It has been nine years since French singer M. Pokora has been on a stage in French Polynesia. Back to Tahiti for one concert on his RED Tour, he gave an amazing show accompanied by dancers and acrobats.
This is your first trip to French Polynesia. You have performed here more than most French singers. What will you offer to your audience here that is different from last time?
M. Pokora: I first arrived in 2005 for an NRJ multi-artist show. In 2006, I gave two concerts. This time, I face Polynesian audiences as an artist with more maturity and more life under his belt, as well as with a larger group.
People are talking about an American-styled show. Is this the same show you did in France?
Yes, it is exactly the same one we do at festivals all over France. There are 22 of us on stage, singing and dancing with acrobatics, brass instruments, musicians and backup singers. This is a big show that I wanted to share with Polynesian audiences. Just because we are coming to a faraway destination doesn’t mean we cannot do the same show. This was the reason I came. That way, nothing is fixed and formatted. As far as the audience goes, we can improvise yet the quality will stay the same.
After nine years, do you find that Polynesian hospitality remains the same?
Yes, absolutely. After such a long journey and arriving so exhausted, it is heartwarming to receive such a welcome. So many people were there to greet us as well as traditional dancers. There is always such positive energy and such human warmth.
Are Polynesian audiences different from French audiences?
As we are staying here several days, we have more time to meet the public and there is more proximity to fans. Plus, it is such a pleasure to realize that thousands of kilometers from where we produced our album, people are here to share moments with us. Our music traveled all the way to here. Polynesians are more reserved. At the airport, there were many people, but they were not like a mob. We feel they are thrilled to have us on stage and there is an element of respect. Tahitians emit tremendous energy and I am not talking about the physical. There is something quite tribal. I like this energy. Besides, coming to Tahiti, we are reminded of the diversity of French territories.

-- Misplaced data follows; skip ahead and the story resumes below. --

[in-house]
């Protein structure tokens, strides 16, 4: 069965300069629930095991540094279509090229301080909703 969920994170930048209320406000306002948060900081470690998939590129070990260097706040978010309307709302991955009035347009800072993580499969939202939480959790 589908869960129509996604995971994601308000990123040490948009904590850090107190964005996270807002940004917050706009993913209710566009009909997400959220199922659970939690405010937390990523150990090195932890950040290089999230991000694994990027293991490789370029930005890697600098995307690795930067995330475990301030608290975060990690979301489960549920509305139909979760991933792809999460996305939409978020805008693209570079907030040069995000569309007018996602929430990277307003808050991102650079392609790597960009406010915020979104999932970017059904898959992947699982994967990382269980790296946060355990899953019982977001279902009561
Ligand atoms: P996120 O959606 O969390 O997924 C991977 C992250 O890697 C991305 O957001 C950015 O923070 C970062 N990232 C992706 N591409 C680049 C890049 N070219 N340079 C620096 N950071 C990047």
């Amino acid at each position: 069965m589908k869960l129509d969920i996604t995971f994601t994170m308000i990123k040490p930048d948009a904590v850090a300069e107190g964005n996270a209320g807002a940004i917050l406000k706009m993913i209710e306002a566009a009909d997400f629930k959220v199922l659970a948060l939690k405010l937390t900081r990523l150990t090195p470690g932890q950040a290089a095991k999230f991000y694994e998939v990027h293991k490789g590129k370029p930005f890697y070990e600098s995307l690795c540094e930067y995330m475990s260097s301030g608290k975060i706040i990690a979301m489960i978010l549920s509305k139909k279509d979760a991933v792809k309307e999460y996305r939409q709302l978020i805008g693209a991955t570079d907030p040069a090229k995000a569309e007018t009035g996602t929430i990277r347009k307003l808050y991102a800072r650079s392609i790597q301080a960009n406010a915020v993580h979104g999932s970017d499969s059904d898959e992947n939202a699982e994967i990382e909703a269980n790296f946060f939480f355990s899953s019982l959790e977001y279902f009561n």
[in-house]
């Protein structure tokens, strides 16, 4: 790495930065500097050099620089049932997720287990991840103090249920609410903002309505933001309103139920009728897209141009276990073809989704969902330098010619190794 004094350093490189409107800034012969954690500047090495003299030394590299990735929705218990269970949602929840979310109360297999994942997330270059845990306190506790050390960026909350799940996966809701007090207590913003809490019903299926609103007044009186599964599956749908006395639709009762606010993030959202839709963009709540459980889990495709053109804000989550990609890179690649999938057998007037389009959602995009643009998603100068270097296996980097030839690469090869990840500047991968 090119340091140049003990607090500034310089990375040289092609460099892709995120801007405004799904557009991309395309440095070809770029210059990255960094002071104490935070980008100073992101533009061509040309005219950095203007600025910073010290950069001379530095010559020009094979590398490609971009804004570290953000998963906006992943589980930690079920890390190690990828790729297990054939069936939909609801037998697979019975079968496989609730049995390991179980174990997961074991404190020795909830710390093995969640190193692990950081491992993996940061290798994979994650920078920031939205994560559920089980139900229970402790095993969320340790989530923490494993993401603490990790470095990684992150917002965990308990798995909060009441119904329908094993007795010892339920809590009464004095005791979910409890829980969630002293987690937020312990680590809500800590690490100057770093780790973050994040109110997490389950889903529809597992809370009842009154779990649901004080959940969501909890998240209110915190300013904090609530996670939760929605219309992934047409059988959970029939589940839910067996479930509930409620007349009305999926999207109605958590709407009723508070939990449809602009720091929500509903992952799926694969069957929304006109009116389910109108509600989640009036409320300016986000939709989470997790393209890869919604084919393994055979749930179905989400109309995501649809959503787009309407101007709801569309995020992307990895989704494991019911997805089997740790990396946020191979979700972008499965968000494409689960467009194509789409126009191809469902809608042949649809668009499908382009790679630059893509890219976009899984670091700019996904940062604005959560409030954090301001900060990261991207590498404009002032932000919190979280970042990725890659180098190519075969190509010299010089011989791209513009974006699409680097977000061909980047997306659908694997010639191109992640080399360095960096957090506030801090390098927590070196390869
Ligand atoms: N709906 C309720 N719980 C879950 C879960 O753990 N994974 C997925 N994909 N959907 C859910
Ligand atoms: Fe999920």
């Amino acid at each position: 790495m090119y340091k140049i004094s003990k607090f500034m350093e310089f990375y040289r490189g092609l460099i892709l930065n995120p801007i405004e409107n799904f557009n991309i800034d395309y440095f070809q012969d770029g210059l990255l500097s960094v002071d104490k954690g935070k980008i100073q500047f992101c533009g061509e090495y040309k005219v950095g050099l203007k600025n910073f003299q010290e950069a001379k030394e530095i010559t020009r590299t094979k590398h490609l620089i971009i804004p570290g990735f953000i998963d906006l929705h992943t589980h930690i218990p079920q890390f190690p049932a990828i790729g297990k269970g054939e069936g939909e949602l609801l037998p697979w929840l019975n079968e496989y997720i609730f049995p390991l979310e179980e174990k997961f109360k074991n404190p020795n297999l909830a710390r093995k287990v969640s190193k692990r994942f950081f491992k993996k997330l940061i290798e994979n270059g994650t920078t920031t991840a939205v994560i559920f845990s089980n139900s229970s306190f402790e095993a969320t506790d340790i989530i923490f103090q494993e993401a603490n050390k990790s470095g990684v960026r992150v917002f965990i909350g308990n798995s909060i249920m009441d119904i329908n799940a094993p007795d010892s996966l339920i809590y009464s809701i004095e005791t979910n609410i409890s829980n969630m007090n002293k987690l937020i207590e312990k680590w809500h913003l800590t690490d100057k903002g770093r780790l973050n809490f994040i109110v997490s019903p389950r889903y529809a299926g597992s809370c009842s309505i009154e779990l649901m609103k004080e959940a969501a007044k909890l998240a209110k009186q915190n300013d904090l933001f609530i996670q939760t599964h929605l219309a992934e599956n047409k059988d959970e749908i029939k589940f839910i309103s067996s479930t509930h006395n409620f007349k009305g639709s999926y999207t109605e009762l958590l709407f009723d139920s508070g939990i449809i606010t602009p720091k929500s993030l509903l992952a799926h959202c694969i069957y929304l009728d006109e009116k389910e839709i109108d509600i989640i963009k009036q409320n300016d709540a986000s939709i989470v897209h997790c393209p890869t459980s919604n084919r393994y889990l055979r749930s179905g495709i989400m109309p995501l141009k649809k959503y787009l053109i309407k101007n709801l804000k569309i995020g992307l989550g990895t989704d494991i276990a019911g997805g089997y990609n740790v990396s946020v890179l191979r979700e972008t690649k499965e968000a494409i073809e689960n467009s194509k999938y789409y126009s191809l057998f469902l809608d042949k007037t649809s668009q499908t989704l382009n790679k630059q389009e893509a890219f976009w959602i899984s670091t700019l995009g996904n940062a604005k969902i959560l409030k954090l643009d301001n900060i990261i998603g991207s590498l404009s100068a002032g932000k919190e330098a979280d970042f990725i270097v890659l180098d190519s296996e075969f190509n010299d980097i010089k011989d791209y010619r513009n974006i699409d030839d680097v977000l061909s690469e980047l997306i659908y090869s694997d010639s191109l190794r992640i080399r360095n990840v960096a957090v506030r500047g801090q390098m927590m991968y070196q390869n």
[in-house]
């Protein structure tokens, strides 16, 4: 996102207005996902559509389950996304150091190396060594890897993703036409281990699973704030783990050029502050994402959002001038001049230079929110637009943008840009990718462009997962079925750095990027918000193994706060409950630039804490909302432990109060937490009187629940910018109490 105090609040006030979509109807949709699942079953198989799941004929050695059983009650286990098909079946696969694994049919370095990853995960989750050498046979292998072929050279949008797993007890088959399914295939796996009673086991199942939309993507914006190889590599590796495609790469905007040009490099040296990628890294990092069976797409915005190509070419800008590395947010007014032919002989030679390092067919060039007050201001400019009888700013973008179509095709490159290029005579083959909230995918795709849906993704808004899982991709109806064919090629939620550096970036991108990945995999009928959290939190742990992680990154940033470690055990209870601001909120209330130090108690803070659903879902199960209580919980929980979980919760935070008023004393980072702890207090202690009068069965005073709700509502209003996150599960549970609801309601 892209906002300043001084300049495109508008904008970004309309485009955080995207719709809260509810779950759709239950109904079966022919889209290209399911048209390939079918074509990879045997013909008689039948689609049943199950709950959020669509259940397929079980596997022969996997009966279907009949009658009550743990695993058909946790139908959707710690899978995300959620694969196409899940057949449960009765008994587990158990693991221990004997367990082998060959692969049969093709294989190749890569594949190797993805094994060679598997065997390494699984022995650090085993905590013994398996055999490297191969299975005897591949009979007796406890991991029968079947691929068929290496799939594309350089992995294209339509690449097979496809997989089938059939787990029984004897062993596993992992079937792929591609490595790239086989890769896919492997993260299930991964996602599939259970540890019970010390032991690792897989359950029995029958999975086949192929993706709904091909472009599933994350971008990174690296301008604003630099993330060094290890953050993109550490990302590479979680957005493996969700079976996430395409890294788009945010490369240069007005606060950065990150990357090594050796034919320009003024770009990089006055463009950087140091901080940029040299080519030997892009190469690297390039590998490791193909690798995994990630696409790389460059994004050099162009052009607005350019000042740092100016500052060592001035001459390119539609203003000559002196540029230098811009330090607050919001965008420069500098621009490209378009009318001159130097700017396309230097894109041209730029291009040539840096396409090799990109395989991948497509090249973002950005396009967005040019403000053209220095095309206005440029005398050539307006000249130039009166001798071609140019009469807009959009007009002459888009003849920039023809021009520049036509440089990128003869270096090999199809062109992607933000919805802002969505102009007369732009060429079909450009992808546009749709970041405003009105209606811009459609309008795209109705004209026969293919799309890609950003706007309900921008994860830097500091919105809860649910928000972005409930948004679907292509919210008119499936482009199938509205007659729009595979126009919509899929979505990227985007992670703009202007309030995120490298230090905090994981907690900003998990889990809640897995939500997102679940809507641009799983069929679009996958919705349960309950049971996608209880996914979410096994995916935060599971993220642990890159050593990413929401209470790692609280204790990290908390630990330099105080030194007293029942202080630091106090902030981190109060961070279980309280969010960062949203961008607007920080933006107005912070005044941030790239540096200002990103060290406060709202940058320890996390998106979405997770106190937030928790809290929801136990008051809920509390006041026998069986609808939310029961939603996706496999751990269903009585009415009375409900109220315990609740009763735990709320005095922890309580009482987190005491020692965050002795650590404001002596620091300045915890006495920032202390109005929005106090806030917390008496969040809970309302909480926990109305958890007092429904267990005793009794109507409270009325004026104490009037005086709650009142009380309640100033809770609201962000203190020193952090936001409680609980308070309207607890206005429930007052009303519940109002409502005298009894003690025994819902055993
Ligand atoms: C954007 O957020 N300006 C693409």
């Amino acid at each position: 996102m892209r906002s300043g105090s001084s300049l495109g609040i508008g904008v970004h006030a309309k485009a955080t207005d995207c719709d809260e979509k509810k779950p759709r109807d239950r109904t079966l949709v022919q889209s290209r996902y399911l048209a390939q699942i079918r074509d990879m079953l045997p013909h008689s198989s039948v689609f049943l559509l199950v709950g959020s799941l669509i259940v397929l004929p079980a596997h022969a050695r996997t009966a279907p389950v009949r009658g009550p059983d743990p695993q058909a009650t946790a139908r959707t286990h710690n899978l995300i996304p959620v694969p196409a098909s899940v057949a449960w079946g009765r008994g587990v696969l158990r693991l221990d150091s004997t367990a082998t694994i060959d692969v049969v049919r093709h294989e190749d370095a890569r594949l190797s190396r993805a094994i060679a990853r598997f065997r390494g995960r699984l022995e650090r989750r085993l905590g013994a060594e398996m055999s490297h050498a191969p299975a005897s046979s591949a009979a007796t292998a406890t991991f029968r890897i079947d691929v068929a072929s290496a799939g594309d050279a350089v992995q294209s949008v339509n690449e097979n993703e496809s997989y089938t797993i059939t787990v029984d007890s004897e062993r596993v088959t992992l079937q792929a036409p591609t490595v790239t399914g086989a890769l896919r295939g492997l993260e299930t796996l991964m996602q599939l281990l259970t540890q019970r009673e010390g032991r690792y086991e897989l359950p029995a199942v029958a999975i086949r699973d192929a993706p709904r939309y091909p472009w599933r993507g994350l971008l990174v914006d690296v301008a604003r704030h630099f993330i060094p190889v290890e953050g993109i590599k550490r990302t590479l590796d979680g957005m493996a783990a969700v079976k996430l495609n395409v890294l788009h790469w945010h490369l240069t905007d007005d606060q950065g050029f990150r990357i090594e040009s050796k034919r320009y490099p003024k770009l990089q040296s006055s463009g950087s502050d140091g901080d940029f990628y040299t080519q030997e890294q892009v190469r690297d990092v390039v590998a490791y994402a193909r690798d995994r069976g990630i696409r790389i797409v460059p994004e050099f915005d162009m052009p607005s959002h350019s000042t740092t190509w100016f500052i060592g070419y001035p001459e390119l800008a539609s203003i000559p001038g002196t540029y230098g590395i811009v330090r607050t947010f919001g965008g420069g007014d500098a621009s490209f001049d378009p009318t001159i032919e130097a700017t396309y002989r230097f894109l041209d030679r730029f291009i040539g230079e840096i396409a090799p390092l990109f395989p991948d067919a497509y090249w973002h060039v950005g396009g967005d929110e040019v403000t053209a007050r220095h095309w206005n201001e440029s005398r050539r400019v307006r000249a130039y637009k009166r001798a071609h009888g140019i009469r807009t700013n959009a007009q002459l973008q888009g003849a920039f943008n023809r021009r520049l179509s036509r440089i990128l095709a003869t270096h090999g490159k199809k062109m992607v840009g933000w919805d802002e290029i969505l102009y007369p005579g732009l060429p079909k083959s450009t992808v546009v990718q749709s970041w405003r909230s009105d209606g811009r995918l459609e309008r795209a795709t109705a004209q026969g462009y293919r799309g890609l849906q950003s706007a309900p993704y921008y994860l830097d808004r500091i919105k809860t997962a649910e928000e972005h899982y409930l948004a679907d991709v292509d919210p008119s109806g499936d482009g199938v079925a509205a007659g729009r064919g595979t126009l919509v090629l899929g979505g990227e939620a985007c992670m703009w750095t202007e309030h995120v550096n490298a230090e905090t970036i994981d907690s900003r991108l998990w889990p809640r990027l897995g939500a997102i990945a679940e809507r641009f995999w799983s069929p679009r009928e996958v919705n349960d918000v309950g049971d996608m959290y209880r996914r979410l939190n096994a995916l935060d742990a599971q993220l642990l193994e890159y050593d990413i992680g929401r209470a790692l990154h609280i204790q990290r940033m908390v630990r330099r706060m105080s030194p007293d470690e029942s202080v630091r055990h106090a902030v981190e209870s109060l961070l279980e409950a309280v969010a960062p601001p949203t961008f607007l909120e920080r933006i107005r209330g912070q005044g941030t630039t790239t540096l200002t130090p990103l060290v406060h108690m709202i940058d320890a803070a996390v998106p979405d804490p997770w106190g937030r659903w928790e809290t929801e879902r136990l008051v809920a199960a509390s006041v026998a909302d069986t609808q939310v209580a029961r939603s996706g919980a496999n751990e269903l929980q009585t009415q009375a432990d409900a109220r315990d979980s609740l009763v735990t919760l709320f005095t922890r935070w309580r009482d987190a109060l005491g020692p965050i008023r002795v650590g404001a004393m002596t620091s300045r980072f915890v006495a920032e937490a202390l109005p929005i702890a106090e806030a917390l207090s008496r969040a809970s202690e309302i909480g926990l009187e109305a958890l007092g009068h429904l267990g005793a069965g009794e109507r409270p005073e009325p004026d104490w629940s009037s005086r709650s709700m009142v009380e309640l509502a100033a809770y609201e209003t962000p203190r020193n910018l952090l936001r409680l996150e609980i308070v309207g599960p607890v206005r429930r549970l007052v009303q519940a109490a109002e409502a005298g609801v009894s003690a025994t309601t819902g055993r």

Are you going to have a chance to explore Polynesia’s diversity with your band?
Yes. To come this far just to stay in a hotel room is not an option. Besides, I like to organize activities for my band. Some of them have never had the chance to travel so far away. They will have lots to talk about upon their return to France. We’re going scuba diving. We will see Hei Tahiti put on a traditional dance show at the Intercontinental Tahiti and go to Moorea to discover rays. I will walk through the streets of Papeete and perhaps buy some pearls. In 2005, I had my leg tattooed during my first stay here. This time, I think I will take back pearl jewelry. I also know that some of the musicians will be tempted to buy a ukulele.
And yourself? What do you expect from your trip?
I love to get the feel of a place and a sense of the people. Trips are also a time to discover new foods. I love to try local dishes and discover new flavors. Here in Tahiti, I hope to eat lots of fish. Further, as an artist, it is important to become immersed in other cultures and to be open to other perspectives.
You’ll continue with your tour in New Caledonia. What would you like to say to the Polynesian people before you leave?
That I am thrilled to be here and I will not wait nine years before coming back!
Interview compiled by Alexandra Sigaudo-Fourny